The past 10 years have been dubbed “New Jersey’s Distracted Driving Decade” by the state’s Acting Attorney General John Hoffman, who announced Monday an ongoing initiative aimed at combating what he says is a dangerous trend.
According to the announcement, driver inattention played a role in about 1.4 million crashes in New Jersey between 2004 and 2013, about half the total number of crashes in the state. Hoffman attributed 1,600 deaths to distracted driving between 2003 and 2012.
“What is perhaps most troubling about these numbers is that the issue of distracted driving seems to be getting progressively worse,” Hoffman said in the release.
“Our research indicates that while crashes and fatalities are trending downward as a whole, the number and proportion of distracted crashes are rising.”
Hoffman points to smartphone use in cars as a major contributing factor, and gave an update on a law enforcement initiative – “U Drive. U Text. U Pay.” – meant to curb cell phone-related distracted driving.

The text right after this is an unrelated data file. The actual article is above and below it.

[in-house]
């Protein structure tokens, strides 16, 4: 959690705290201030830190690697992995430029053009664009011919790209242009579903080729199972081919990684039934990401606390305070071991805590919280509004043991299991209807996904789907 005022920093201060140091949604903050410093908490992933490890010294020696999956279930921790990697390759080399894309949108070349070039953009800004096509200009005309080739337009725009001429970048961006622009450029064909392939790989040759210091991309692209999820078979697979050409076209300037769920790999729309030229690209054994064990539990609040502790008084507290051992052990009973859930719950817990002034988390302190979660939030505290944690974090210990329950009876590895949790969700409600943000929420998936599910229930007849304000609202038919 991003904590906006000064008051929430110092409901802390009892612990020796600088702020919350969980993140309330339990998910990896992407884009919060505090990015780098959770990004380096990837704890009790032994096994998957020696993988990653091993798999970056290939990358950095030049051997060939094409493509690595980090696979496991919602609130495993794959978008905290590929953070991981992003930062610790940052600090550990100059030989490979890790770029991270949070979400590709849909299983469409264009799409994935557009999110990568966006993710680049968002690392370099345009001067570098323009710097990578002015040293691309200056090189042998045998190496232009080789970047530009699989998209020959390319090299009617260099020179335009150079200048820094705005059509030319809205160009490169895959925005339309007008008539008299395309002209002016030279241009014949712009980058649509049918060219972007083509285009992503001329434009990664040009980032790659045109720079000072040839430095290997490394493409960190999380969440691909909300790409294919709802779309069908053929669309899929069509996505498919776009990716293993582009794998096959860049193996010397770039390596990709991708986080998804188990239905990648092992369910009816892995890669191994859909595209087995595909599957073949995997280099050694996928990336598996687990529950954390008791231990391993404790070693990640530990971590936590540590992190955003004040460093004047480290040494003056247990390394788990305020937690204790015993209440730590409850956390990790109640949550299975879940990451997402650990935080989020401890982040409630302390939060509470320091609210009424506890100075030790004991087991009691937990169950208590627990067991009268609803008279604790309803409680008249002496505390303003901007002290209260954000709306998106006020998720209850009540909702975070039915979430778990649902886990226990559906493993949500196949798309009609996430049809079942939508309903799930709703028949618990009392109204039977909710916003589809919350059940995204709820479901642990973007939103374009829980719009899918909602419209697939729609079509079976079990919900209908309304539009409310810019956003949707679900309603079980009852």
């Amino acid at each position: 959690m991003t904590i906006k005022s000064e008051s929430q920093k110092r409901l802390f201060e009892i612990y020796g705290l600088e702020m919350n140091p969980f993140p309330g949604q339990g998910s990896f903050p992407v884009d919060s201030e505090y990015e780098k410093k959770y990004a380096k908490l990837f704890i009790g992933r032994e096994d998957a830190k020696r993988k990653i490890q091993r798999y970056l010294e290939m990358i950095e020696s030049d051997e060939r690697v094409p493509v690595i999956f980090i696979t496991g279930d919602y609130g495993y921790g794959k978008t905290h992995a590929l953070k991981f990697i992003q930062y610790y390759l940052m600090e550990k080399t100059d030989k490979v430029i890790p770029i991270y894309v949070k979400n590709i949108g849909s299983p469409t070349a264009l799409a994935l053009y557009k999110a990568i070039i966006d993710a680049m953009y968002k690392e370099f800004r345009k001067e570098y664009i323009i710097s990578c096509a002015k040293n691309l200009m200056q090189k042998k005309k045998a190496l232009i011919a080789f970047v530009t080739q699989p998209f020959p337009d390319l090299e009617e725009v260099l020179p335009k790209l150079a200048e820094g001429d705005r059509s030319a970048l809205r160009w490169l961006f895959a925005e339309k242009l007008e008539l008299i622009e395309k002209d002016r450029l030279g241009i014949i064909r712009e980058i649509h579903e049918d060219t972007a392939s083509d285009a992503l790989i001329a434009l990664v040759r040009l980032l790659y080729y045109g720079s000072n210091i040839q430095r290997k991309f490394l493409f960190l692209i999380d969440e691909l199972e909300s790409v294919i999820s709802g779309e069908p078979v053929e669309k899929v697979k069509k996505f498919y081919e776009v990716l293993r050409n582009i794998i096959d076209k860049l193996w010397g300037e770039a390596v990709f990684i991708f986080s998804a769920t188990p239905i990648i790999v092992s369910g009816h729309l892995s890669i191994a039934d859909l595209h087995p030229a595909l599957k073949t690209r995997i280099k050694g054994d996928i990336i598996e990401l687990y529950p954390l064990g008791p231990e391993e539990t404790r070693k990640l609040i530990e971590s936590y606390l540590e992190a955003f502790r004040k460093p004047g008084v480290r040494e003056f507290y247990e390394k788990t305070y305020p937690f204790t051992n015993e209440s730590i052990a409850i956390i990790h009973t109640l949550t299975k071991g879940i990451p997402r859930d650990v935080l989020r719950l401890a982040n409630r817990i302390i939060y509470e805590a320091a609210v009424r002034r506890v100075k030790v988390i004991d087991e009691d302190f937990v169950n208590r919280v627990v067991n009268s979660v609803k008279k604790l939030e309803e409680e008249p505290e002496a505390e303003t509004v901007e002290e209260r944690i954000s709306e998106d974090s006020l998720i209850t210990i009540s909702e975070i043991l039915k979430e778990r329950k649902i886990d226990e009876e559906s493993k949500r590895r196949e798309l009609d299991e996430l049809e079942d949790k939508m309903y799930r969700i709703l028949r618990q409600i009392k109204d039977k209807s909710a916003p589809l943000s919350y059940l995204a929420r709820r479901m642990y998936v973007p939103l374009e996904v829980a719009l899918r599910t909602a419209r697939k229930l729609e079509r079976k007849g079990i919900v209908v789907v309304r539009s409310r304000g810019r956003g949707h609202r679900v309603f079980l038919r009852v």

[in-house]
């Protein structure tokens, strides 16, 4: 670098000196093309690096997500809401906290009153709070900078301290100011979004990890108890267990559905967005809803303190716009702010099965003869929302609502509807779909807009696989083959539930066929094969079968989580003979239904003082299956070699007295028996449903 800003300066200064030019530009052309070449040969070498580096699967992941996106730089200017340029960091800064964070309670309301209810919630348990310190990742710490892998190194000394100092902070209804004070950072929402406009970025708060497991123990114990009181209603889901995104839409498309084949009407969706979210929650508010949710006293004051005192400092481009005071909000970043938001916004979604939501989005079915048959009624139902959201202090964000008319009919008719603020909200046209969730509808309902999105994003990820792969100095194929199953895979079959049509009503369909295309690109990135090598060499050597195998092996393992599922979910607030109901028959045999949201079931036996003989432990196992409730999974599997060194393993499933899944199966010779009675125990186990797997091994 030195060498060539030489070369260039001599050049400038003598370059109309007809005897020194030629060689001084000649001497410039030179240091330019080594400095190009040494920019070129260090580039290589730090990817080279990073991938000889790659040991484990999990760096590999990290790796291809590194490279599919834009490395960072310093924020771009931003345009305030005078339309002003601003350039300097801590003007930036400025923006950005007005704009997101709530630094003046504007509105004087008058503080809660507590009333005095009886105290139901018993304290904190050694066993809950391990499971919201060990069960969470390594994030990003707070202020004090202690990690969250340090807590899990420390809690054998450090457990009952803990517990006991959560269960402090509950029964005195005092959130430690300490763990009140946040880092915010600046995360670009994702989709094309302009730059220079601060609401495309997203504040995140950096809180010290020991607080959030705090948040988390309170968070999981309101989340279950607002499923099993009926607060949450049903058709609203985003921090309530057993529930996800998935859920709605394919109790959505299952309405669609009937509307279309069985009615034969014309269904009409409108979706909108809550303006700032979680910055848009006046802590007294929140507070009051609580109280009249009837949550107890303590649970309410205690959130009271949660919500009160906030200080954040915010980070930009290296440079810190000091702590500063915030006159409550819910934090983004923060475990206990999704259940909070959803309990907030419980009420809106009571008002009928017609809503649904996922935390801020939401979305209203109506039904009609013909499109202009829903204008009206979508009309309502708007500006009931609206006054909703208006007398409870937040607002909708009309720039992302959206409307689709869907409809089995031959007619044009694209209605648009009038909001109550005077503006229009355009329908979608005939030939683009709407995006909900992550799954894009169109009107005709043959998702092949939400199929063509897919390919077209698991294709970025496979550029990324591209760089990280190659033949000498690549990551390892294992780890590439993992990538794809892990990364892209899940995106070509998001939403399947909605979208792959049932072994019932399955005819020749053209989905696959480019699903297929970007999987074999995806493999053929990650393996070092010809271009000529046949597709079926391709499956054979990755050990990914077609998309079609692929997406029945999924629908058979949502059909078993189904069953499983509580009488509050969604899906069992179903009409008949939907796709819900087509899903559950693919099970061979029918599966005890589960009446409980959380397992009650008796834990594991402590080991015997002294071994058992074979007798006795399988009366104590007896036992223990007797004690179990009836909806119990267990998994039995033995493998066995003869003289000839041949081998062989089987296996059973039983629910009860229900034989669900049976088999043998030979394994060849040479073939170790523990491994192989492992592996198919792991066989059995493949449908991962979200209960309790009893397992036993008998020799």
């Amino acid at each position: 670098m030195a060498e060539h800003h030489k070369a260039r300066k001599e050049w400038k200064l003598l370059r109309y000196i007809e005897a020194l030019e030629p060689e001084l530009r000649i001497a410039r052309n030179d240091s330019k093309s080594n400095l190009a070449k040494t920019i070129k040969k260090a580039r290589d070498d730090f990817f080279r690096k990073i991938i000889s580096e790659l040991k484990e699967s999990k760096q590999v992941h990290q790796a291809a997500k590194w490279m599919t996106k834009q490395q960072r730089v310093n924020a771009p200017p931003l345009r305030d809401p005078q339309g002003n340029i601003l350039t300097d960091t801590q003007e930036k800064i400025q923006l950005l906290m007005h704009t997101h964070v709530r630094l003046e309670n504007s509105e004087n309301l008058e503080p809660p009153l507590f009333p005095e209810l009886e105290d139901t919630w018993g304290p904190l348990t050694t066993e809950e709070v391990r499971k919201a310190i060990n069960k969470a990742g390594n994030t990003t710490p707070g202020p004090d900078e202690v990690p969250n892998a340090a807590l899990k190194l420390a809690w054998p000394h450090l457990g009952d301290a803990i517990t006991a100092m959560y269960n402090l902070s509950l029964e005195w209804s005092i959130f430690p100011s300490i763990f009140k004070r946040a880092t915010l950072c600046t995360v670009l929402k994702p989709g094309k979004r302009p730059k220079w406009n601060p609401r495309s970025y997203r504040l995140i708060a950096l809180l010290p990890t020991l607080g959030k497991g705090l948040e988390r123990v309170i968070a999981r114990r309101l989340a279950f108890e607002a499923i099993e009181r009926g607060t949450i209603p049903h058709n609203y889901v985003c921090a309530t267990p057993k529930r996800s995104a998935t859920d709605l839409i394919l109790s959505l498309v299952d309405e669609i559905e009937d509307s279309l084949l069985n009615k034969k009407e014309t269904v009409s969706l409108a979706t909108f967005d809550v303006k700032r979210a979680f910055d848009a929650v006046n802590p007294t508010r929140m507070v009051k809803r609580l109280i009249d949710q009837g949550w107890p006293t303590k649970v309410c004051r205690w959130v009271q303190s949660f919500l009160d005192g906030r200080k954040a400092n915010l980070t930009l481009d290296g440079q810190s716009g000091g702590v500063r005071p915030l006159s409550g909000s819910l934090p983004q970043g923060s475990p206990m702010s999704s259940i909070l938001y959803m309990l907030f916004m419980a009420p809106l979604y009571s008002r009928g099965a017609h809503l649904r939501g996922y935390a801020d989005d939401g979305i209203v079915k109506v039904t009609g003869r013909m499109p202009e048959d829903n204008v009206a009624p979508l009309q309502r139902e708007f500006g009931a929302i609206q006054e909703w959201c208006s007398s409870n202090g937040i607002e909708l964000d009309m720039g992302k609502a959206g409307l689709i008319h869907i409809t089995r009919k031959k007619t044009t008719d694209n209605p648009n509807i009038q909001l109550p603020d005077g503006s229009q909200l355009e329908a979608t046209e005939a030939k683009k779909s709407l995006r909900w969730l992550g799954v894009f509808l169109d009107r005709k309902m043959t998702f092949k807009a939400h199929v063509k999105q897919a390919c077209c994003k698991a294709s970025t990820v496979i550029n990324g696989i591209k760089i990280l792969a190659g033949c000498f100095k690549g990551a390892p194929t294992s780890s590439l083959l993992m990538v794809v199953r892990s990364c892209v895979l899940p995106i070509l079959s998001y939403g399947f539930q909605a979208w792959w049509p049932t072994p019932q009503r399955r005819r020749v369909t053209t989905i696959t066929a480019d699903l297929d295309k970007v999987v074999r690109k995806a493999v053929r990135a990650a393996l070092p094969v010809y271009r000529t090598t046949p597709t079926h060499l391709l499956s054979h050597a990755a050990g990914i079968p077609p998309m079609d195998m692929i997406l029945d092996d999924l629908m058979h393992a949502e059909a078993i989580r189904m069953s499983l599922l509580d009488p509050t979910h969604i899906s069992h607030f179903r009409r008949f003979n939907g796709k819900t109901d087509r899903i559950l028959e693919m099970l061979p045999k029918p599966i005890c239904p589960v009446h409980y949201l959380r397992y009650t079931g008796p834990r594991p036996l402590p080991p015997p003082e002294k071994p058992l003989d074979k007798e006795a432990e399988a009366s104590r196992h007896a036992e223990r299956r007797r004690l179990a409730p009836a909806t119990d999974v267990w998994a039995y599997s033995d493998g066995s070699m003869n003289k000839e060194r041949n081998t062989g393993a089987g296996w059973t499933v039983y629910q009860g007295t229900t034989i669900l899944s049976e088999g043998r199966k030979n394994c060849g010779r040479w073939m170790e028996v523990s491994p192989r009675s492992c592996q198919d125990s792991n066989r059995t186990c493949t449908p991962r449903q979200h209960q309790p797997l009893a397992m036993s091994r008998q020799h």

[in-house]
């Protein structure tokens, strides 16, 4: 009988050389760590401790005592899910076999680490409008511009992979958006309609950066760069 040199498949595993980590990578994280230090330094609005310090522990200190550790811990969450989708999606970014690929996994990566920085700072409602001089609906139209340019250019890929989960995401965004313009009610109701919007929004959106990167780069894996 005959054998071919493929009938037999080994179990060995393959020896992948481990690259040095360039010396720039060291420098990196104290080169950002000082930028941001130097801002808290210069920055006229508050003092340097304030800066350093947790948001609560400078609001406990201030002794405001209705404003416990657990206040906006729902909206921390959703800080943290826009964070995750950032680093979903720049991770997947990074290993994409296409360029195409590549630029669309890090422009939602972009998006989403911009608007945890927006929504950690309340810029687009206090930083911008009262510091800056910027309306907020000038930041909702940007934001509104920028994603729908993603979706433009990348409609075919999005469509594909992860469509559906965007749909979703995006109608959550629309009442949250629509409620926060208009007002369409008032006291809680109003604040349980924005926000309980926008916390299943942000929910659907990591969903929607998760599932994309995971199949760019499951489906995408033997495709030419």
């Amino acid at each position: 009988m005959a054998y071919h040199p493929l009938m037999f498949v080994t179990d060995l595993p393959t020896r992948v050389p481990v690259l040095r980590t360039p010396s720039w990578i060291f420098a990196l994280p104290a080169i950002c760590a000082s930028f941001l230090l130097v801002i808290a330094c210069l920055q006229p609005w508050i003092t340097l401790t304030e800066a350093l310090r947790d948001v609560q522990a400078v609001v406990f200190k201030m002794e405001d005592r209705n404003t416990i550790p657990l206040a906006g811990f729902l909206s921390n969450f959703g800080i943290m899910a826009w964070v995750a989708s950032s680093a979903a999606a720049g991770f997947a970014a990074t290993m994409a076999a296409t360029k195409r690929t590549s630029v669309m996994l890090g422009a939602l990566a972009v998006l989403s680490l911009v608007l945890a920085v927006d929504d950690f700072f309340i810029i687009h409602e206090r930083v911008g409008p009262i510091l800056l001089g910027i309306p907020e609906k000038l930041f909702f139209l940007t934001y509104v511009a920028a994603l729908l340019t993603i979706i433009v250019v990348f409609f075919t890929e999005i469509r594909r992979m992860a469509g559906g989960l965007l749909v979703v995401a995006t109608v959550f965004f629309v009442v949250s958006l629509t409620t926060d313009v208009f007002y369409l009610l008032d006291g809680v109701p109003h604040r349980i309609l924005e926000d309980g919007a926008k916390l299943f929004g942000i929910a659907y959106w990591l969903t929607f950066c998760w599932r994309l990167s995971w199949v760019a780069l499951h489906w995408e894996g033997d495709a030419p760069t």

The Division of Highway Traffic Safety has provided $5,000 grants to 60 police departments across the state meant to help them “crack down” on distracted cell phone driving, Hoffman said in the release.
The funds are being used to create check points and increased patrols between April 1 and 21. About halfway through the campaign, cops in participating municipalities had issued about 3,000 summonses for electronic device violations, the release said.
The campaign is meant to combine with impending increased penalties for those types of violations. Starting in July, cell phone ticket prices will jump from $100 for a first offense to between $200 and $400.
“People need to know that we are serious about stopping this deadly behavior,” NHTSA Region 2 Administrator Thomas M. Louizou said in the release.
“Using a handheld phone and texting has reached epidemic levels. When you text or talk on the phone while driving, you take your focus off the road. That puts everyone else’s lives in danger, and no one has the right to do that.”
According to Hoffman, even towns throughout the state that did not receive the $5,000 grant have committed to conducting a campaign to deter distracted driving this month. To see a full list of the towns that received funding, click here.